Deferred Action for Childhood Arrivals (DACA) is a popular program instituted under President Barack Obama in 2012. Recipients of DACA are generally protected from deportation and given work permits renewable in two-year increments. In 2017, the Trump administration attempted to end the DACA program, but a federal judge prevented him from doing so. As of February 2019, the U.S. government is not accepting new initial DACA applications. However, people who currently hold DACA can continue renewing it. In general, DACA should be renewed whenever possible.
To be eligible for DACA, applicants were required to demonstrate the following:
- Under the age of 31 on June 15, 2012;
- Entry to the United States before reaching 16th birthday;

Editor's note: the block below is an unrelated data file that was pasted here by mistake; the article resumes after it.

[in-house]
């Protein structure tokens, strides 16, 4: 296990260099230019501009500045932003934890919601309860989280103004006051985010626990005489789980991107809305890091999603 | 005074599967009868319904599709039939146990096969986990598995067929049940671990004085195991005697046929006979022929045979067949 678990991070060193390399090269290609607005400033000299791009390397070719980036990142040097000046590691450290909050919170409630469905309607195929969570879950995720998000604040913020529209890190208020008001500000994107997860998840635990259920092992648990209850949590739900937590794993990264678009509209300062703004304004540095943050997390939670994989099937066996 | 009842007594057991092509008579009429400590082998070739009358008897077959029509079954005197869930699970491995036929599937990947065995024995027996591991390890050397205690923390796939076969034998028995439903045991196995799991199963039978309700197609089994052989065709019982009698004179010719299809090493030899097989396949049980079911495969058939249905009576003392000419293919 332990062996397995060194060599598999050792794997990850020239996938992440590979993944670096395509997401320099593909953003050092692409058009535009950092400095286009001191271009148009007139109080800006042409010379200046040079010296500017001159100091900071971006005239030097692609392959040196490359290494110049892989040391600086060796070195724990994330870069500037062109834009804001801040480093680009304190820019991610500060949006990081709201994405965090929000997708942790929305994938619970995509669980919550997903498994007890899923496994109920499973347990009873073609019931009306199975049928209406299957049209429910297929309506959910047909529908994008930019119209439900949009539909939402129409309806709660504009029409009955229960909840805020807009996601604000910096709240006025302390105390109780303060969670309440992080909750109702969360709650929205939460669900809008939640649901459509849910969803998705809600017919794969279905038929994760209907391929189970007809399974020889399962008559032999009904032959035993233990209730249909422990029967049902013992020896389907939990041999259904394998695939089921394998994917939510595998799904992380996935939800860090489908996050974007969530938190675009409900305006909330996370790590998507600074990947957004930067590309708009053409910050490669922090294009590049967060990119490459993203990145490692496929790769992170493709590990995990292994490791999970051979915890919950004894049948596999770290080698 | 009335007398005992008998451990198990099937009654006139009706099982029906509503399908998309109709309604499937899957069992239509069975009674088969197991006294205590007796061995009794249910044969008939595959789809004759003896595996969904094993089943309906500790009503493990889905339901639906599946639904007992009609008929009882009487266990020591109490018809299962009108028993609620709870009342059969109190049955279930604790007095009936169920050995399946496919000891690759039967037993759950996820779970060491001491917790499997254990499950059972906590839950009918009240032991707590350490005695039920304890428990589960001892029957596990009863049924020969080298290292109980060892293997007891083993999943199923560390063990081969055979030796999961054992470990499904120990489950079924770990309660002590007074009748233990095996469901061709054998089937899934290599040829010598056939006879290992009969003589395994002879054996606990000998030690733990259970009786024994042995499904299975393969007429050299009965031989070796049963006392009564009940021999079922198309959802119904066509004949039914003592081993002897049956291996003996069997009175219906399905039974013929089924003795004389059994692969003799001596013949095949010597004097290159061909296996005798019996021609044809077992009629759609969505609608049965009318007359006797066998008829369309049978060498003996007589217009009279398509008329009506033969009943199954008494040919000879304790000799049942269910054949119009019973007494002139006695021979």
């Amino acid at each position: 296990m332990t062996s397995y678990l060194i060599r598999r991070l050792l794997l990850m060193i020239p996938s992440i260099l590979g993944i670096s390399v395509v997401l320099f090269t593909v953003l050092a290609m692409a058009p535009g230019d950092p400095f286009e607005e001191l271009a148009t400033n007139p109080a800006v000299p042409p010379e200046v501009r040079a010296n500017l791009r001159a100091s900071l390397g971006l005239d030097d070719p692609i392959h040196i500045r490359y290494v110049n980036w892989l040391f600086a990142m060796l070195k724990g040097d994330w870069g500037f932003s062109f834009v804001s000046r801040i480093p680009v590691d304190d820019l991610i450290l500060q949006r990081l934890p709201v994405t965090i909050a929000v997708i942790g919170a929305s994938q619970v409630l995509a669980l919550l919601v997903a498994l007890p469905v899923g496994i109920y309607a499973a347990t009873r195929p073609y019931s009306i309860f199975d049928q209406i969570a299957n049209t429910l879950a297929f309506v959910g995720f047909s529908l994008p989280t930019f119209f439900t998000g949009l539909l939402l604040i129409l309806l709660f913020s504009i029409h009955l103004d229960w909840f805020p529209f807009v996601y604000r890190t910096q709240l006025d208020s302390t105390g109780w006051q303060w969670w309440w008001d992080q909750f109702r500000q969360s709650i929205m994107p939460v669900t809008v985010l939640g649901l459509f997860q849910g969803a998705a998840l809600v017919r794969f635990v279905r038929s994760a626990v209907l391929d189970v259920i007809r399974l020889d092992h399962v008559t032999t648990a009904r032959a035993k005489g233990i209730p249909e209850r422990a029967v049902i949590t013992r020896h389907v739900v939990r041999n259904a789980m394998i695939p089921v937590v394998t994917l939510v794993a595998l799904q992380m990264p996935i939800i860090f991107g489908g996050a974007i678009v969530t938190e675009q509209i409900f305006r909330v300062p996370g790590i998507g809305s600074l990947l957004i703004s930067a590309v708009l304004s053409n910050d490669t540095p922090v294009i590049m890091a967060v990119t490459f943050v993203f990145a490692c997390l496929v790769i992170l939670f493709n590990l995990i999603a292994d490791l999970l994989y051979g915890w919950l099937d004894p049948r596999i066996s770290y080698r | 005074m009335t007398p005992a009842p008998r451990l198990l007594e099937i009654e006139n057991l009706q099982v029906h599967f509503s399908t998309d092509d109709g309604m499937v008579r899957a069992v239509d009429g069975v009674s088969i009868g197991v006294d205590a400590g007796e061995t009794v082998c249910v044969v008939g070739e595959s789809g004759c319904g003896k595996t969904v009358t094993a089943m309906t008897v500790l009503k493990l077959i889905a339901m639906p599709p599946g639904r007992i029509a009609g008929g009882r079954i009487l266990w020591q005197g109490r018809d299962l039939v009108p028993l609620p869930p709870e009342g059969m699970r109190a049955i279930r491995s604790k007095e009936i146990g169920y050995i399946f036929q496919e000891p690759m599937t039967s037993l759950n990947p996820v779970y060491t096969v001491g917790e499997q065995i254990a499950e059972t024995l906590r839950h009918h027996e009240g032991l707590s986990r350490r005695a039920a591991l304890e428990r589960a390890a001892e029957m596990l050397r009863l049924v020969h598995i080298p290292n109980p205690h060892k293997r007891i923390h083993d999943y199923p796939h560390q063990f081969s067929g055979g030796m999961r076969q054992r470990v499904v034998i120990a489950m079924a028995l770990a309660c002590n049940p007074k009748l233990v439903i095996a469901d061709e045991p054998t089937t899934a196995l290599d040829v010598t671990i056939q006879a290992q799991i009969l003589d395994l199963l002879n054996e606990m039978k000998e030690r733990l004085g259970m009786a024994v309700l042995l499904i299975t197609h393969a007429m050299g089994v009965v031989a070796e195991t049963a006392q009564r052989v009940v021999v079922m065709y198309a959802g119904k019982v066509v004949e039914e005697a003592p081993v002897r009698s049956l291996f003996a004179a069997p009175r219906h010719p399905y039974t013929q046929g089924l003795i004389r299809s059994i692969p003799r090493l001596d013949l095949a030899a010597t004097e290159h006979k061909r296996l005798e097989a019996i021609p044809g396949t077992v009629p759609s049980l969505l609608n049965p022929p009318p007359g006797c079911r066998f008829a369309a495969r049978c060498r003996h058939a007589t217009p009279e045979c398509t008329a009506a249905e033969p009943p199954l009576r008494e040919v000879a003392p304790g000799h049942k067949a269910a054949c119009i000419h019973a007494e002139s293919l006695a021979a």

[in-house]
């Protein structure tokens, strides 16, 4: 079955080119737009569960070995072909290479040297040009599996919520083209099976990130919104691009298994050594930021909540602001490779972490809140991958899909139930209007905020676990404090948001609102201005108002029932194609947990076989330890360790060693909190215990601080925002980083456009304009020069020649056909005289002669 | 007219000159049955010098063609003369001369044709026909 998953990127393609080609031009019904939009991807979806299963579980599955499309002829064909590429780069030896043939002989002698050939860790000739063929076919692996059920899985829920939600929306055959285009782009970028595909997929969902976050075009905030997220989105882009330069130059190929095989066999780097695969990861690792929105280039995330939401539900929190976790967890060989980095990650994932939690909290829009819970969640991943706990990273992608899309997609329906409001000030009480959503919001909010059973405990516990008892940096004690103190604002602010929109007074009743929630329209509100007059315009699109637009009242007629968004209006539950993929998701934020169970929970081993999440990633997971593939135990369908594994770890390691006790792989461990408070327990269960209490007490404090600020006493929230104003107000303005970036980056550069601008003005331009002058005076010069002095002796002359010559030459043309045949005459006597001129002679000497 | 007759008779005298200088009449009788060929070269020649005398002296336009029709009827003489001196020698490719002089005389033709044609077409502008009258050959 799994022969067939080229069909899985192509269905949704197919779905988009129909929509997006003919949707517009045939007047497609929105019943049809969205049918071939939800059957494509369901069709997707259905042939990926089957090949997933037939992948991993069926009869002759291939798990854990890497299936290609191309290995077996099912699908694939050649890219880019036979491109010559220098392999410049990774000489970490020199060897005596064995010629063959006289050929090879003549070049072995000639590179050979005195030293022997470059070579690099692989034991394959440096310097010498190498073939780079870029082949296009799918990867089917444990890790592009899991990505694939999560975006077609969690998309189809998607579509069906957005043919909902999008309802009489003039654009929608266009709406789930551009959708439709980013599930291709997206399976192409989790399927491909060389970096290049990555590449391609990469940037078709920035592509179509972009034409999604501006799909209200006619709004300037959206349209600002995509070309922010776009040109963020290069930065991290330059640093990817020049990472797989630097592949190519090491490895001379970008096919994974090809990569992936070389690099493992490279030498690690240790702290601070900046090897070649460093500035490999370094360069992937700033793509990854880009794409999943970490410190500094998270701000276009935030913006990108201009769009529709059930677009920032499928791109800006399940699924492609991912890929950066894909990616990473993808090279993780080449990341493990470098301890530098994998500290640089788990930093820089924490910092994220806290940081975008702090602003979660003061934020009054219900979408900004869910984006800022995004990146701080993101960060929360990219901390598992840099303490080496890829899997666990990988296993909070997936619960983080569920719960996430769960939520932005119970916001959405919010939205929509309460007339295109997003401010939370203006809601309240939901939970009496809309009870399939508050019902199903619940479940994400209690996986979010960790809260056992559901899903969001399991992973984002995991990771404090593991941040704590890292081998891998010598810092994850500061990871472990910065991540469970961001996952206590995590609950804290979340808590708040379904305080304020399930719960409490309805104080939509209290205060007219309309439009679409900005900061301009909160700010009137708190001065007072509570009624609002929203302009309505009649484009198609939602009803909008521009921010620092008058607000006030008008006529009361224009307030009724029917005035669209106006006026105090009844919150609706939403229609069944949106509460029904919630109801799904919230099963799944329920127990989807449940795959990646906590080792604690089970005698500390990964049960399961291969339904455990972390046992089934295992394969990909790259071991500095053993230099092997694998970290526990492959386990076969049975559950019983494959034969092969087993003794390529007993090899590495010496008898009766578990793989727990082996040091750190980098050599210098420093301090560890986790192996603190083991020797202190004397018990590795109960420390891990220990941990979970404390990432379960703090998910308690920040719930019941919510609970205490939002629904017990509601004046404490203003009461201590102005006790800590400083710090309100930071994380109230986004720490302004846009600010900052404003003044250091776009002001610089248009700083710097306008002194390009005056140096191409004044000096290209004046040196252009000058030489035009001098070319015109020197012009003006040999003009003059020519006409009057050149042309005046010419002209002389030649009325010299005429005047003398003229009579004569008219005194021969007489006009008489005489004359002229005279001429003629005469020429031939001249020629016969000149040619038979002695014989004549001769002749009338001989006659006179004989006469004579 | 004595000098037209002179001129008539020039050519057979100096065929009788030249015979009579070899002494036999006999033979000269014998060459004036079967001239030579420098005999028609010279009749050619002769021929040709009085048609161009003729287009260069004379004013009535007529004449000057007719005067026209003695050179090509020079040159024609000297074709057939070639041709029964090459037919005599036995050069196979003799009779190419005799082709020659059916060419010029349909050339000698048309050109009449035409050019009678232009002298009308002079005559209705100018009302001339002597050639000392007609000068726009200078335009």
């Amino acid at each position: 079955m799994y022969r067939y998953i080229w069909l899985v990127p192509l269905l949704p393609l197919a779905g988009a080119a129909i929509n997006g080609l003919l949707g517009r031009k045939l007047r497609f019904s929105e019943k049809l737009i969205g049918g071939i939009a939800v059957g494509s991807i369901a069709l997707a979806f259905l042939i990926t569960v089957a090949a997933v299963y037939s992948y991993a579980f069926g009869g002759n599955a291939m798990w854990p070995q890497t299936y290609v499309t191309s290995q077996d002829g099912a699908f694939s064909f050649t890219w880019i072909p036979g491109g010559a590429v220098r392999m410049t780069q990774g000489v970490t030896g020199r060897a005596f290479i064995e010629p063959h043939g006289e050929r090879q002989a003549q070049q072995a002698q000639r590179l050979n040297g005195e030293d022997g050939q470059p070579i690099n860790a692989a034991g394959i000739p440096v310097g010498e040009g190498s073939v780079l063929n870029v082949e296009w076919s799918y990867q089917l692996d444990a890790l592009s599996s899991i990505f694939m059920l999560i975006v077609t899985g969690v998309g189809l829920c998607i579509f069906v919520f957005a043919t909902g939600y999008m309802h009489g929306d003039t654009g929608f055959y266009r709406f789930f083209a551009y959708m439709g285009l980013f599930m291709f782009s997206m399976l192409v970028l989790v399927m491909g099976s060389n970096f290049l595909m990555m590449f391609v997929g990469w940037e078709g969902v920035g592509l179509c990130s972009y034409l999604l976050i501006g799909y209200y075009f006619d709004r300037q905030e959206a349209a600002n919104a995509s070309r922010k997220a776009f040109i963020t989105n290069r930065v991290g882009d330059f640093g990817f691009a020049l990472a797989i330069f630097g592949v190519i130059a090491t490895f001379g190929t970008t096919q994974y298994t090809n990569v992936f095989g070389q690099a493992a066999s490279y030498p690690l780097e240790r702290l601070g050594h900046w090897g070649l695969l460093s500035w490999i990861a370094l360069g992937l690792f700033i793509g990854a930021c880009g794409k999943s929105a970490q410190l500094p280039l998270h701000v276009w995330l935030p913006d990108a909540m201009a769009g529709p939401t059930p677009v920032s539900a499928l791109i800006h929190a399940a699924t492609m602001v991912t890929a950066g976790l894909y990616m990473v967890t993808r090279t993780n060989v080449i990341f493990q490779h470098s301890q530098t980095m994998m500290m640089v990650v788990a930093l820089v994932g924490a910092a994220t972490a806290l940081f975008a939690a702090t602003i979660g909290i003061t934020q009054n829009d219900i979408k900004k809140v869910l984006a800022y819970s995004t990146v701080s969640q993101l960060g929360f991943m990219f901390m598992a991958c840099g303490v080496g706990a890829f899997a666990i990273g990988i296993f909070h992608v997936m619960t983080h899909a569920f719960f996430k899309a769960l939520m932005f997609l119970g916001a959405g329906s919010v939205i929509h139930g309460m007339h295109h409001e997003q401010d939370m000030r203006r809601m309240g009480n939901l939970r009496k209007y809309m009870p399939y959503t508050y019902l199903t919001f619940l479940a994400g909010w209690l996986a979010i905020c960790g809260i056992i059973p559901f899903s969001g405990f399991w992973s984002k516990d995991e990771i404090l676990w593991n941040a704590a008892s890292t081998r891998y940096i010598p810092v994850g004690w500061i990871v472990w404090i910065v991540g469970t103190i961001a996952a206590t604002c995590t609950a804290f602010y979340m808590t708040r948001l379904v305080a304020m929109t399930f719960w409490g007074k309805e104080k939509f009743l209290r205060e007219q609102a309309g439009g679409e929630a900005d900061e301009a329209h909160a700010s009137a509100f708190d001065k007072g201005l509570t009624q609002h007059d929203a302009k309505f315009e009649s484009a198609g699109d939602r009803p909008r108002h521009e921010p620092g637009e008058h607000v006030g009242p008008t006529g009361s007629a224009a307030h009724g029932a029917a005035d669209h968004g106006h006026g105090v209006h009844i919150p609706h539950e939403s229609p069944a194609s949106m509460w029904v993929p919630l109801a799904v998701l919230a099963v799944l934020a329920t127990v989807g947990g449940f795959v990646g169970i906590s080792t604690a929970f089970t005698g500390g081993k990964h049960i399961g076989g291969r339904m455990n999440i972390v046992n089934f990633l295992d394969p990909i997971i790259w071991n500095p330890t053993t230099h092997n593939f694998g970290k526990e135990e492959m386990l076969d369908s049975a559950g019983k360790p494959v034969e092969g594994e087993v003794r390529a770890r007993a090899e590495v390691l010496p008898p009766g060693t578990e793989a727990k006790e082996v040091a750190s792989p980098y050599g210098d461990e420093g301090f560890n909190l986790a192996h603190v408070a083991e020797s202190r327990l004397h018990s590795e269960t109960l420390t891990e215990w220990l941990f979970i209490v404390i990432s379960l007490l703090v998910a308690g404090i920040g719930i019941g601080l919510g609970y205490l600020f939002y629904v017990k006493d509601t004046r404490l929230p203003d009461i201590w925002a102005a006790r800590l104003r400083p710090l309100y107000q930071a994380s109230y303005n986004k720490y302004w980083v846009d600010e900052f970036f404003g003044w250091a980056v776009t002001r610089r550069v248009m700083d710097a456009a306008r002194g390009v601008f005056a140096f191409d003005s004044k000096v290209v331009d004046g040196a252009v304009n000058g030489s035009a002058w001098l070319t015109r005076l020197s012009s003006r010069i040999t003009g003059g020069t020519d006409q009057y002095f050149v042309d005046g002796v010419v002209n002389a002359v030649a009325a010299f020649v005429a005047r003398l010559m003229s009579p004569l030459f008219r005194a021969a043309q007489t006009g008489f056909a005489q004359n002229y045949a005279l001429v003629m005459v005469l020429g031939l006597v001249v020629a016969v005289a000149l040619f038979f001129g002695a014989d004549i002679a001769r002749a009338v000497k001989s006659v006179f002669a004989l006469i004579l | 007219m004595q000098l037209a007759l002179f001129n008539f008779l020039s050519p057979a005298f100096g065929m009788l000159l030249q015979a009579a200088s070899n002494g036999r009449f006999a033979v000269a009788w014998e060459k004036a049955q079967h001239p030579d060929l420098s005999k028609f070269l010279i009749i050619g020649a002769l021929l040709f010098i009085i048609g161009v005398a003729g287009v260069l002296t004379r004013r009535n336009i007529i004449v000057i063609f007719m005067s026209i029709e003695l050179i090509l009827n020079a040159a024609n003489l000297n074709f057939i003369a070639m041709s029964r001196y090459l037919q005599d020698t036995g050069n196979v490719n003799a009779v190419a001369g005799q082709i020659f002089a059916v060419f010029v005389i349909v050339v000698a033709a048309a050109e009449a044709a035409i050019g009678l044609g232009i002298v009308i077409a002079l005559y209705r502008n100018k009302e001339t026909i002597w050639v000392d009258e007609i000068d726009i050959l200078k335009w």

- Continuous residence in the United States from June 15, 2007, to the time of applying for DACA;
- Physical presence in the U.S. on June 15, 2012, and at the time of applying for DACA;
- No lawful status in U.S. on June 15, 2012;
- Current enrollment in school; possession of high school diploma, a high school certificate of completion, or a GED; or being an honorably discharged veteran of the Coast Guard or Armed Forces of the United States; and
- No convictions for felonies, significant misdemeanors, or three or more other misdemeanors, nor otherwise a threat to national security or public safety.